The Catal st This Week(end) Comedy: J. Scott Homan Yippee for Southern humor. When : April9-13 (check website or call for times prices) $6-12 Where : McCurdy's Comedy Theater (3333 N Tamiami Trail, Sarasota) Distance from New College: 1.25 miles More information: 925.FUNY Concert: Duke, King and Count: Jazz Aristocrats Music of Duke Ellington Count Basie and Nat King Cole When: April 10 at 7:30p. m., April11 at 5:30p.m., April12 at 8:00p.m. Where: Holley Hall (709 N. Tamiami Trail Sarasota) Distance from New College: 2.9 miles More Information: 953.3434, www.fwcs org Musical: Saturday Night Fever Why isn't music by the BeeGees more affordable? When: April10 -11,8:00 p.m. $45-55 Where the Van Wezel (777 N. Tamiami Trail, Sarasota) Distance from New College: 2.87 miles More information:, 953.3368 Musical: Godspell New College second-year Patrick Young sings a solo i n this musical about Jesus and h i s Apostles having a w ild t ime in the 1970s or somethin like that. Also, cheaper than everything at the Van Wezel. When: free dress rehearsal April10 at 7:00p.m., shows that cost actual money April11-12 at 7:00p.m. Free or $5 Where: First Baptist Church (1670 Main St., Sarasota) Distance from New College: 3.99 miles More information:, call the church at 365.2846 Yard Sale for the Sarasota Folk Club Because New College kids like the funk When: April11 -12, 8:00a.m.-5:00p.m. Free until you buy something CALENDAR Where: 7330 Richardson Rd. Distance from New College: 13 miles More information: 378.3553 Comedy: Carrot Top Carpool to the show with Josh Orr. When: April 12 $33-38 Where: the Van Wezel (777 N. Tamiami Trail, Sarasota) Distance from New College : 2 87 miles More information: www, 953 3368 Concert: Swinging Utters, Youth Brigade Pistol Grip Punk rock, man. When: Saturday April12, 7:30p.m. $12 Where: State 'fheatre (987 Central Ave., St. Petersburg) Distance from New College: 35.2 miles More information: 727.895 3045 Art: A Study of Women Ringling student Marianne Chapel writes of her work: uMy works document women's journeys to self knowledge and moral development in the context of cultural references and societal behaviors. I am particularly interested in and disturbed by the rising statistics involving substance abuse, eating disorders and self-mutilation among adolescent girls ." When : through April14, 8 : 30 a.m 4 : 30 p.m Monday -Friday Fr Where: Keating Hall, Ringling School of Art & Design Distance from New College: duh! More Information: 941.377.2119 or Lecture: Secret lights io the Sea A Personal Account of Life as a Marine Bioluminescence Junkie Those sparkly creatures that glow in the waves during skinny-dipping season are part of the sexiest biological phenomenon in which fish and marine creatures participate. Yippee for sexy fish! When: Monday April14, 7:00p.m. $5.00 for non-members of Mote Aquarium, free for members Where: Mote Aquarium's Martin-Selby Science Education Center (1600 Ken Thompson Parkway, Sarasota) Distance from New College: 6.83 miles More info: 388.4441 (ext. 369) or or Upcoming Concert: Wesley Willis, Angry Atom, The Mimsies Large, ex-homeless man diagnosed with schizophrenia singing and playing songs like Suck a Donkey s Bootyhole" or "Rock 'n Roll McDonalds" on his keyboard. When: Tuesday April15, 8:20p. m $8-9 Where: Orpheum (1902 Republica de Cuba Ave.) Distance from New College: 33.6 miles 813.248 9500 More info: 813.248.9500 or go to to learn more about Wesley and compose your own song in the "obese schizophrenic" musical genre Concert: Wally Pleasant Jaded and earnest at the same time singing a song called "Denny's at 4:00AM." complete with folk-y harmonica and acoustic guitar. Wonderful sarcastic folk-makes you really feel that Grand Slam Breakfast. When : Apr il 19 $7 Distance from New College: 10.6 miles More info:,, Want to announce an off-campus event in The Catalyst? E-mail or cata/ Please provide a description, location, date, time, price, and contact info for the event. Thanks.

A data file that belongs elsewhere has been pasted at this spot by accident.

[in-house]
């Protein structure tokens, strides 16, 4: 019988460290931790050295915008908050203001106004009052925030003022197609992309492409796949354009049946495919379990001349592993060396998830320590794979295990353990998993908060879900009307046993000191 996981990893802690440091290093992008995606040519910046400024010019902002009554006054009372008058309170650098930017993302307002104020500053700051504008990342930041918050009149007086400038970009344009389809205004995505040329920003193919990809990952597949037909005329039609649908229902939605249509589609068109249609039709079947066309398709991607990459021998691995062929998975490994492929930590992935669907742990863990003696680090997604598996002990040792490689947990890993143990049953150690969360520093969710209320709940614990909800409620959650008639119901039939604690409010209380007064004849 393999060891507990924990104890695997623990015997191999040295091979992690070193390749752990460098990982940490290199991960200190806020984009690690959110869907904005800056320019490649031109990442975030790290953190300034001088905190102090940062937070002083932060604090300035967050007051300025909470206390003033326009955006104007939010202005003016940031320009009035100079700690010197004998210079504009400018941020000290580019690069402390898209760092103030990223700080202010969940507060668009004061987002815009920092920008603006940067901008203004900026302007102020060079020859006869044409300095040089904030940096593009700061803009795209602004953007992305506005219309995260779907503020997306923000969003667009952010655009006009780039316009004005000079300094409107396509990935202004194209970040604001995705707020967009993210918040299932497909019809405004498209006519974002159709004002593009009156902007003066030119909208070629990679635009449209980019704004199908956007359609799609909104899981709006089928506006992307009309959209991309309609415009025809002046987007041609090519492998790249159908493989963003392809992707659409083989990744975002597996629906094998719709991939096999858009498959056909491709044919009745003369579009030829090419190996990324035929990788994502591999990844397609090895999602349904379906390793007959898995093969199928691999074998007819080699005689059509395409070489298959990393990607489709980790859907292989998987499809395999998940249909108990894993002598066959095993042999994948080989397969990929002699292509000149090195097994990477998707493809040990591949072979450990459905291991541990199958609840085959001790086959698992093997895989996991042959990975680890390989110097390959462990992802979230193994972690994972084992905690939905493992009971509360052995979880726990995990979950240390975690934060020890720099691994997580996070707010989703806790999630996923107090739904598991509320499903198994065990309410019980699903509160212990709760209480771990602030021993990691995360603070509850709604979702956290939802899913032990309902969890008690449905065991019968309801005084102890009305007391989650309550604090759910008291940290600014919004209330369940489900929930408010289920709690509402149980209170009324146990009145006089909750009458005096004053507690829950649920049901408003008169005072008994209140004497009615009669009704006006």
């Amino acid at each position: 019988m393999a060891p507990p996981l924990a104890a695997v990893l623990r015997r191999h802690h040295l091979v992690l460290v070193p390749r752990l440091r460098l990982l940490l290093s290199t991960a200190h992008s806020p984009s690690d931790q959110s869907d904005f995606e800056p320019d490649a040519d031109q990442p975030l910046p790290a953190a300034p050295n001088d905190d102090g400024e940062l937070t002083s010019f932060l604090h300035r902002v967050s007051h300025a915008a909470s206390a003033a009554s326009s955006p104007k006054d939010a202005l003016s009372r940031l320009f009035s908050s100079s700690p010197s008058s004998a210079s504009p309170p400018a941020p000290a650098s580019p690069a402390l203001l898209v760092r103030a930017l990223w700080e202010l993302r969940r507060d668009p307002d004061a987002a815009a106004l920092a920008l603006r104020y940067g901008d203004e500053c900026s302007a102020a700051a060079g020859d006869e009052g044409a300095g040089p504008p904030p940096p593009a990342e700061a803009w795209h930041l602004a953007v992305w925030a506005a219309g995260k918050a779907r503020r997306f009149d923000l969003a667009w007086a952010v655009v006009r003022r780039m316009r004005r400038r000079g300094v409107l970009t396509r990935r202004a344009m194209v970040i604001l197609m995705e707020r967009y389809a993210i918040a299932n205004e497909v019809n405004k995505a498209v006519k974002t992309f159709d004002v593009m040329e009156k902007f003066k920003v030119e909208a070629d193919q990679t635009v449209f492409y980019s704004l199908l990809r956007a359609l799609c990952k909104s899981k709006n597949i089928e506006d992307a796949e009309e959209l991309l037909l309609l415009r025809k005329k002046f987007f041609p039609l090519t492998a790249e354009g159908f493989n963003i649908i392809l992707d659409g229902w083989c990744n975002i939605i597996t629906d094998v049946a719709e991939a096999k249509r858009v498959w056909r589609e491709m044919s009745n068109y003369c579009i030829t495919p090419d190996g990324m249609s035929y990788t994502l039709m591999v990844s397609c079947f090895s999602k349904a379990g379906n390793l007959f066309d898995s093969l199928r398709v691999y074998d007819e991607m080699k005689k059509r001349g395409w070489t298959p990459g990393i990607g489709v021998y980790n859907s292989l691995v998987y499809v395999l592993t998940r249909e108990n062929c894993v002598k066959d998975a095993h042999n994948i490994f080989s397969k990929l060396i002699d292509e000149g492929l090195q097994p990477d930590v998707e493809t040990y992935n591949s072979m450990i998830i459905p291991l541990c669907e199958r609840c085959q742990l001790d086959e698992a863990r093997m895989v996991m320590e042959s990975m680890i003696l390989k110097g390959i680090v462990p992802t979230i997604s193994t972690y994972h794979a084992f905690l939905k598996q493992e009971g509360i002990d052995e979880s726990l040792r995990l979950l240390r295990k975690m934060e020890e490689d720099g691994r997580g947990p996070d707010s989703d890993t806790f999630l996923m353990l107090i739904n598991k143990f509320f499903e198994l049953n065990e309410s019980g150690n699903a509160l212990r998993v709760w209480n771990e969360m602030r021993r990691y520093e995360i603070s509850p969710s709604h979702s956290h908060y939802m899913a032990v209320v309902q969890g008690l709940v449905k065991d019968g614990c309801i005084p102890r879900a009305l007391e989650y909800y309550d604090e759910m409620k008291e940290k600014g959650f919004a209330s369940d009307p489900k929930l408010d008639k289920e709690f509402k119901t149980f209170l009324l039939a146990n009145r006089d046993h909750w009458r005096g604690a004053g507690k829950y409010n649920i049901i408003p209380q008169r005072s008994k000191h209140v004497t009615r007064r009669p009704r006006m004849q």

(Formerly Domino's) 2801 Tamiami Trail (941) 358-0020 or 0023 EW COLLEGE STUDENT MENU 14 INCH "LARGE" 16 INCH "XLARGE" one topping $5.50 one topping $6.50 additional toppings $1.00 over 5 toppings: Large $10.50 XLarge $11.50 2nd pizza (of equal or lesser value): Large $5.50 XLarge $6.50 also available: CI Al\10 BREAD 1.99 GARLIC BREAD $2.50 CHEESE BREAD $3.50 CHICKE WI GS (10) OR STRIPS (5) $5.99 DRINKS (PEPSI DIET PEPSI, MOU TAl DEW): 12 OZ. CA $.75 2 LTR. BOTILE $1.99 FREE DELIVERY OPEN DAILY 4PM-MIDNIGHT Delivery or Carryout 358-0020 OR 358-0023 ToPPINGsGA.:Oir----4-7 PM I CHEESE PIZZA $2 99 11 LARGE 2 TOPPING PIZZA 9 99 11 LARGE 2-TOPPING PIZZA ; 15 99 1 LARGE l1 LARGE UNLIMITED TOPPING 1 I & 1 ORDER OF WINGS I I& 1 ORDER OF GARLIC I Carryout only. Must present coupon. Hot I I valid with any other offer. Expires 4/29/2003. Must present coupon. Not valid with any other offer. Expires 4/29/2003. Must present coupon. Hot valid with any other offer. Expires 4/29/2003.